Skip to main content

What do you do when you want to use footage from a client project as stock footage? How can you approach the conversation and what options can you present to your client? Follow along as we hear from Seth Rice about how to navigate using client project footage for stock.

With spec projects or personal projects, hopefully we’ve structured this in such a way that we’re clearly giving the client something. They’re going to leave this project with a really cool piece of work that publicizes and shows what they do. So they’re getting something out of it and it’s not too hard at that point to make the ask, “Hey, we need a release form from you that allows us to use this footage.”

You know, you’re getting something, we’re getting something. And most people understand that pretty clearly that, “Hey, you know, we’re doing this for free. One thing we get out of this is the opportunity to use some of this stock footage, and license this.”

This isn’t the first time that we tried to crank out a stock project like this. Our previous ones never really went anywhere, because we hadn’t approached it during the shoot with an edit in mind, we were just shooting cool images, but at the same point in time, it was actually able to make some decent money, selling some of it as stock. Even though we didn’t have a finished piece to edit out of it, we had some cool looking shots.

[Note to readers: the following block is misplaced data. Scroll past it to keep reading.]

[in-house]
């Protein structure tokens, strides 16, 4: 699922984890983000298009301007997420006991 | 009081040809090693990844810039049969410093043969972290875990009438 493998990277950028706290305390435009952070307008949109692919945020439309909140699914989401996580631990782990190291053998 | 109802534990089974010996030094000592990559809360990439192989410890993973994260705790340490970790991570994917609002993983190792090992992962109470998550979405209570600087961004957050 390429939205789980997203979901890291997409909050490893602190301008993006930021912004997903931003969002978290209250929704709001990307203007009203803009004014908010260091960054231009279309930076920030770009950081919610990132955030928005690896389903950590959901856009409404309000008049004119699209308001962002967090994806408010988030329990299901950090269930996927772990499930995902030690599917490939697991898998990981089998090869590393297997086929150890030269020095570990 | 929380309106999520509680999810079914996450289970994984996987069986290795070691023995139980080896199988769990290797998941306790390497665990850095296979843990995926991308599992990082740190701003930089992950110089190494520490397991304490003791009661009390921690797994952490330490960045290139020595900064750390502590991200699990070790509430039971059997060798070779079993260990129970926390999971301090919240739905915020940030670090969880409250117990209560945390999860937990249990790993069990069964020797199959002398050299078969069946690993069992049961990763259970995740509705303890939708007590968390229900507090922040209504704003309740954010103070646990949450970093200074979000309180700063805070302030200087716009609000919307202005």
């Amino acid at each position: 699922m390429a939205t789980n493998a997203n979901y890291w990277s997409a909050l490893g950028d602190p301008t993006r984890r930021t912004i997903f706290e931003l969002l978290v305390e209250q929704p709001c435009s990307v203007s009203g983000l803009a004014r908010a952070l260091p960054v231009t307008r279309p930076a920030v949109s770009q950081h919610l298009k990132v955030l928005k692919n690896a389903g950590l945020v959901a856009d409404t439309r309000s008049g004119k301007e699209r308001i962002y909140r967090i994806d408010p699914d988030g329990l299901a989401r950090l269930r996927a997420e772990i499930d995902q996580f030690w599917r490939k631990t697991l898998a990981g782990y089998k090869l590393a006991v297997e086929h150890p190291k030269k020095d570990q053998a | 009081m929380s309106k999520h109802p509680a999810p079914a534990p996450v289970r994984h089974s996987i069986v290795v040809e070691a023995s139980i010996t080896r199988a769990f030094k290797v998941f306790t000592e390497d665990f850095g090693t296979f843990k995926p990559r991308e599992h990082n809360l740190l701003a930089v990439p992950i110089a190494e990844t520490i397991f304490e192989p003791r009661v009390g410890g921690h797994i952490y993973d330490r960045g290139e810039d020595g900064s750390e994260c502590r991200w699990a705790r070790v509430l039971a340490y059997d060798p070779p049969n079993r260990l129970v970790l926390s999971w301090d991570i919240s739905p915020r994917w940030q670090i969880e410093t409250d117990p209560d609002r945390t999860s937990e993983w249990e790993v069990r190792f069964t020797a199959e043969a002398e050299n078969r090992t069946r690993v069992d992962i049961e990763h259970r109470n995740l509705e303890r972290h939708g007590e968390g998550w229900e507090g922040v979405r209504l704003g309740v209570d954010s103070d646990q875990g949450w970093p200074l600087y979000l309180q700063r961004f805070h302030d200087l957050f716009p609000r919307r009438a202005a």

But when you’re dealing with a client side, you’re actually getting paid to do some work, that becomes a little trickier because all of a sudden, that value proposition is different. “I’m paying you money to film for me. Why should you make more money off of this project?”

That’s a totally different question. And the way to approach that is, it comes down to the cost on that project. So if I’m doing a project that’s full budget, it’s a decent amount of money, if they want full media rights buy out, I explained that, “look, here’s what that’s going to cost you.”

For a paying client, offer full media rights buy-out or offer to do the project for a little less if they give you permission to also sell as stock footage. Click To Tweet

A lot of the clients that I worked with in the past, or have pitches out with now,  there’s this understanding with some of them that, “Hey, we can cut costs here. We can make this cheaper. If you give us ownership of this footage later on, we can license some of this, et cetera.” Obviously, if there’s something proprietary that we can’t show or some material that they want to be exclusive to their video, we can work around that, but developing kind of a give and take.

“Sure. We can, we can come down 5% to 10% on the budget here, but then we only contain ownership to this element of the footage.” Kind of using that as a little bit of a bargaining chip, and making it seem like an an exchange of value. “I’m giving you a discount on this project, and then I’m going to turn around and sell some of this and stock,” with the full understanding.

And then you kind of build up this understanding of an exchange of value with them,  which makes it a lot easier than me just going, “You know, by the way, I know you paid me for this footage, but I’m going to go sell it to somebody else and make more money on it.”

Download the FREE guide to starting your film career.

Download "6 Steps to Start Your Film Career Without Film School" and learn action steps you can take to advance your craft and build your film career.

Send download link to:

Bethany Meckle

Bethany Meckle

Content Curator

Free Educational Content Straight to Your Inbox.


Subscribe and also receive the free Download of "6 Steps to Start Your Film Career Without Film School":

Boom! You're in :D